The latest projections from the nonpartisan budget analysts immediately produced talking points for both sides in the deeply polarized debate over the Affordable Care Act.
Republicans seized on the projected reduction in work hours, roughly a 1% to 2% decline, to boost their claim that Obamacare will harm the economy.
Democrats pointed to another section of the report which forecast that the law’s so-called risk-corridors provision, which Republicans have denounced as a taxpayer “bailout” of insurance companies, would save the government $8 billion over the next decade. The provision at issue is intended to equalize the risk that insurers face if some end up with a less healthy assortment of consumers than others.
The CBO finding that the risk-corridors provision will save money could complicate GOP efforts to push for its repeal.
The latest report also repeats previous CBO estimates that the law will reduce the government’s long-term deficits by about $1 trillion over the next 10 years as the costs of its subsidies are offset by new taxes and cost reductions elsewhere in the health system.
The projection that 13-million people will obtain coverage under the law this year — about 6 million through buying insurance on the law’s new online marketplaces and the rest through expansion of Medicaid — represents a decline of CBO’s earlier forecasts. Previously, CBO had projected that about 7 million people would sign up this year, but it lowered those estimates because of the botched rollout of the law in October and November.
The new forecasts do not significantly change the outlook for the law’s financial stability or long-run projections regarding coverage. CBO’s analysts expect sign-ups will increase sharply next year and the year after.
By the end of Obama’s tenure, CBO forecasts, the number of uninsured people in the U.S. will have been cut almost in half. About 31 million people will remain uninsured, including about 10 million unauthorized immigrants who are not eligible for the law’s benefits, the report forecasts.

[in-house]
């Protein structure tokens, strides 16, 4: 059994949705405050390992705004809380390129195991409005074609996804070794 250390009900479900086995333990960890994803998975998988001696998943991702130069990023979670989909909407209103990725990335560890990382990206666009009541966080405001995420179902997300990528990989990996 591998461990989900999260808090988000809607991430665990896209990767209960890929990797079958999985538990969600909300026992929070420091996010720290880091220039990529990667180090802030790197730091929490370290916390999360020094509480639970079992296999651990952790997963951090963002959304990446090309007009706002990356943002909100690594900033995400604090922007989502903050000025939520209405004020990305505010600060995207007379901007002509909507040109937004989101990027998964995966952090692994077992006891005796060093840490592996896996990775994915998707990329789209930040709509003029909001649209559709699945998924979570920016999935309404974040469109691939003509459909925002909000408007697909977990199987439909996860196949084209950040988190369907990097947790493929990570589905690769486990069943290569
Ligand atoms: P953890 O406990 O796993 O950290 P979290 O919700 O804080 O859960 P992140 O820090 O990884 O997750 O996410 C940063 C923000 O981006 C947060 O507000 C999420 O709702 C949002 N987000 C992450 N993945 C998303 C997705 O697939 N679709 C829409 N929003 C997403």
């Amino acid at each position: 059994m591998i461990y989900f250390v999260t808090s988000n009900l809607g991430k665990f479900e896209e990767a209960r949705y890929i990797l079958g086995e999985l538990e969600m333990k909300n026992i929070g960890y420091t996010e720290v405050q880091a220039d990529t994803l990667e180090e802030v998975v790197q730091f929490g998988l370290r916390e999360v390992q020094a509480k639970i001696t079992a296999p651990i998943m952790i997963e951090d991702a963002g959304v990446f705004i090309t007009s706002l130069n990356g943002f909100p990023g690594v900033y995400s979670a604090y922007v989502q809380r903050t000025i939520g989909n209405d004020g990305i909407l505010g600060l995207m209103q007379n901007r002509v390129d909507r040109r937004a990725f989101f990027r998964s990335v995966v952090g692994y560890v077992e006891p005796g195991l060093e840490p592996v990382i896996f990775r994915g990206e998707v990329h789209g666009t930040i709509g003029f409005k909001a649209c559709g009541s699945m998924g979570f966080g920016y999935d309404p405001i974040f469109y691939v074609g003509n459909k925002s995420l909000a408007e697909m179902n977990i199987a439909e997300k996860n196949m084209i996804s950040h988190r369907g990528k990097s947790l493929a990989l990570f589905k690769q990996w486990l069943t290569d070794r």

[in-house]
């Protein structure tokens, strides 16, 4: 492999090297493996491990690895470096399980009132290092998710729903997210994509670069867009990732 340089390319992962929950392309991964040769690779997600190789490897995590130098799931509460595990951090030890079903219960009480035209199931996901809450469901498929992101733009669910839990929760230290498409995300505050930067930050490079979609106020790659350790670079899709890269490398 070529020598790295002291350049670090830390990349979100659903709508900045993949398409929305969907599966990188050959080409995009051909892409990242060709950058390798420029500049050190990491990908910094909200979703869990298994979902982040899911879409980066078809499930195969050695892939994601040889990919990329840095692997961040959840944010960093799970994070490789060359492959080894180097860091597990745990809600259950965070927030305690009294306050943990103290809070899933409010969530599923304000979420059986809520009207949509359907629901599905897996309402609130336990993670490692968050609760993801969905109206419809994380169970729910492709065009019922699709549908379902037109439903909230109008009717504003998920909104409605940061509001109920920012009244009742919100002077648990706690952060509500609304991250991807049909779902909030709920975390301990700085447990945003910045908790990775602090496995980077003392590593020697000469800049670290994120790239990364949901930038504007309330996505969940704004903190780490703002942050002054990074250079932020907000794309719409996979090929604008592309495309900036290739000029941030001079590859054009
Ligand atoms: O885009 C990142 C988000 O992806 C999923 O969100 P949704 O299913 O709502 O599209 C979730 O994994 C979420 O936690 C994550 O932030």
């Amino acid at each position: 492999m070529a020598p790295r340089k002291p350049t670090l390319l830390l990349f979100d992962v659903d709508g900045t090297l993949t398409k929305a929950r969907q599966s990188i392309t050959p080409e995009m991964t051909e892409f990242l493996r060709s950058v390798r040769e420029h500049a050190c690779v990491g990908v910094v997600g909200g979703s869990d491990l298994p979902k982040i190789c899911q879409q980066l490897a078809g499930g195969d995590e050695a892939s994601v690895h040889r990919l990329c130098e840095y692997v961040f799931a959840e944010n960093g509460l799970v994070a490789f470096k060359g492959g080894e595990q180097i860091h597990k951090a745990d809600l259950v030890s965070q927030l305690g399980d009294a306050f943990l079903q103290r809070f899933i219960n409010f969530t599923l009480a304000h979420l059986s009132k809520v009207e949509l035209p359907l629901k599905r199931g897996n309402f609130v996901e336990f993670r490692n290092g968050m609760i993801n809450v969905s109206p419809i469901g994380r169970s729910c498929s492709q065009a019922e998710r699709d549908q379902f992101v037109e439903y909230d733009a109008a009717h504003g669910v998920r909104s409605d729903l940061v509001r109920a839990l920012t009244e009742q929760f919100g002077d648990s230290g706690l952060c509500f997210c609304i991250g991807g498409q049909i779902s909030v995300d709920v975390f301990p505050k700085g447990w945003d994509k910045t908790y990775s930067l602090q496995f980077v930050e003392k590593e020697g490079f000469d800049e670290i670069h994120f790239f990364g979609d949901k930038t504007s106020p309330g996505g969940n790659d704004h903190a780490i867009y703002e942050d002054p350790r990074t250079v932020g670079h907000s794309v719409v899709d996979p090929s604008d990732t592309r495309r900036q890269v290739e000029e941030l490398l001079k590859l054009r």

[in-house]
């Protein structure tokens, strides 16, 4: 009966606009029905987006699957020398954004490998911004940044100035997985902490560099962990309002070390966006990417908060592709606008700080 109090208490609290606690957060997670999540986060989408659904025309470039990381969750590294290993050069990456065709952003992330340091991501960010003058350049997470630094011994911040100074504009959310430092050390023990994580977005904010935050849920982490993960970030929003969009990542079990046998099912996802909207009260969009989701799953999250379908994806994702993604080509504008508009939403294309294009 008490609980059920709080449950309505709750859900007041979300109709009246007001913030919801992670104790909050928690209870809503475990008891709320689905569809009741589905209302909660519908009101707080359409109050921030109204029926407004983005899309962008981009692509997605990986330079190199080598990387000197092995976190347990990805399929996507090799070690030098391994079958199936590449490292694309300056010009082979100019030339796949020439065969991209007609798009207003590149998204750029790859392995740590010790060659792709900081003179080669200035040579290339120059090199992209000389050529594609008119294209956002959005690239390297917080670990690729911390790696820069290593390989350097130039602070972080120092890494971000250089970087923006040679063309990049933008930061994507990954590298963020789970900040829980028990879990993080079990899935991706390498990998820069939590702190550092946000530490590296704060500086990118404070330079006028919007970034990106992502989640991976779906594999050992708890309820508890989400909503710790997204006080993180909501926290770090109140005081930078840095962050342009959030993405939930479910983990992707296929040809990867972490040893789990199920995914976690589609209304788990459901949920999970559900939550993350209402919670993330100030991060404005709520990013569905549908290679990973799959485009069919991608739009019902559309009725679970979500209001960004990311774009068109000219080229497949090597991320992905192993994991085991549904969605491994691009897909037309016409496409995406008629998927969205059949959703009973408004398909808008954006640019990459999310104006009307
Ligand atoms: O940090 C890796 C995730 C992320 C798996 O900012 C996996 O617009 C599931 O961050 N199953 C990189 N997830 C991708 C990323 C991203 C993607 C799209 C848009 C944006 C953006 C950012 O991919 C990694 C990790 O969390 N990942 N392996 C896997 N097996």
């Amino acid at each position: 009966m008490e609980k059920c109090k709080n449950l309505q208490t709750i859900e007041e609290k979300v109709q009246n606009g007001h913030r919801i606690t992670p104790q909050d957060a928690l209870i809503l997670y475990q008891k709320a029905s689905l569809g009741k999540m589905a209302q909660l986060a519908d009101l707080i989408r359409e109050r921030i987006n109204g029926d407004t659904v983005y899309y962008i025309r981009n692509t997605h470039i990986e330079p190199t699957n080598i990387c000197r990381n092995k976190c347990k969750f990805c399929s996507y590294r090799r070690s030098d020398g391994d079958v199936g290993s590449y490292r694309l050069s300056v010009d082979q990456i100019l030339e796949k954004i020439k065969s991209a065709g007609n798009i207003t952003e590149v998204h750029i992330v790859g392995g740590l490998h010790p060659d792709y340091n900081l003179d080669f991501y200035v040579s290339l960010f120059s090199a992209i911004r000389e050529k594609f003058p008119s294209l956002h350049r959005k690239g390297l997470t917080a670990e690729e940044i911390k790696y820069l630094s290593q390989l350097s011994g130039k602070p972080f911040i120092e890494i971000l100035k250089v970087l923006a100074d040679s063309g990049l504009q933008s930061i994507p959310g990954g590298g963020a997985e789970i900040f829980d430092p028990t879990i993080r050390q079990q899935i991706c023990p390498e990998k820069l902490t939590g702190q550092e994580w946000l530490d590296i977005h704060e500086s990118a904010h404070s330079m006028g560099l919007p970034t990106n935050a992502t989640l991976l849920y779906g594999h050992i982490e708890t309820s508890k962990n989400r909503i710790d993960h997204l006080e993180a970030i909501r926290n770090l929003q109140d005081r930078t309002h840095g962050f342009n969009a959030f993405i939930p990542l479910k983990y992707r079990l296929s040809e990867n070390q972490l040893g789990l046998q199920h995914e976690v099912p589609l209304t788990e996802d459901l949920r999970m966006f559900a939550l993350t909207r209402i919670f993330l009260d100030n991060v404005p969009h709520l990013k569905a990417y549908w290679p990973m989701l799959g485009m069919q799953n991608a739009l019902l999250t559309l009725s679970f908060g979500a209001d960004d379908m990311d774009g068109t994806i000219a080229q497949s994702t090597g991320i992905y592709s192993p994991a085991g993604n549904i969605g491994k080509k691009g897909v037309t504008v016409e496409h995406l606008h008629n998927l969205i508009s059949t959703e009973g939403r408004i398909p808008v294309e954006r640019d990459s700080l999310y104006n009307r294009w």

CBO’s projections about jobs, however, sparked the most immediate controversy.
The impact the report forecast was relatively small. The law will “reduce the total number of hours worked, on net, by about 1.5% to 2% during the period from 2017 to 2024, almost entirely because workers will choose to supply less labor,” CBO said. That was a somewhat larger projection than CBO had made in 2010, when the law passed.
“For some people, the availability of exchange subsidies under the ACA will reduce incentives to work,” the report said. Some low-income workers, in particular, may reduce their hours if they find that they can afford health insurance while working less, analysts concluded.
In a briefing for reporters, CBO Director Douglas Elmendorf said he wanted “to emphasize that that reduction doesn’t mean that that many people will chose to leave the labor force. We think that some people will chose to work fewer hours.” Once the law is fully phased in, its likely impact will be to increase the number of jobs in the economy, Elmendorf said, although he added that the precise impact was hard to estimate.
"Over the next few years, we think the Affordable Care Act is providing a boost to the demand for goods and services in the economy,” Elmendorf said. At the same time, he added, some companies might cut back workers’ hours to avoid costs related to healthcare. “Both those effects mostly fade after a few years,” he said.
PHOTOS: The battle over Obamacare
Republican opponents of the health law eagerly seized on the new report as evidence for their long-time assertion that Obamacare would be a “job killer.”
House Speaker John A. Boehner (R-Ohio) quickly issued a statement saying the report confirmed the "devastating impact of Obamacare on jobs." "The middle class is getting squeezed in this economy, and this CBO report confirms that Obamacare is making it worse," he said.
White House officials denied that, emphasizing that the effect the CBO report was talking about was both small and voluntary. The ACA “is giving workers new choices and new options,” said a senior administration official. If some people choose to work less as a result, that shouldn’t be seen as a problem, the official added.
“If you got rid of Social Security and Medicare, more 95-year-olds would work,” the official noted. “Most of us wouldn’t suggest that as a good argument” for getting rid of those programs.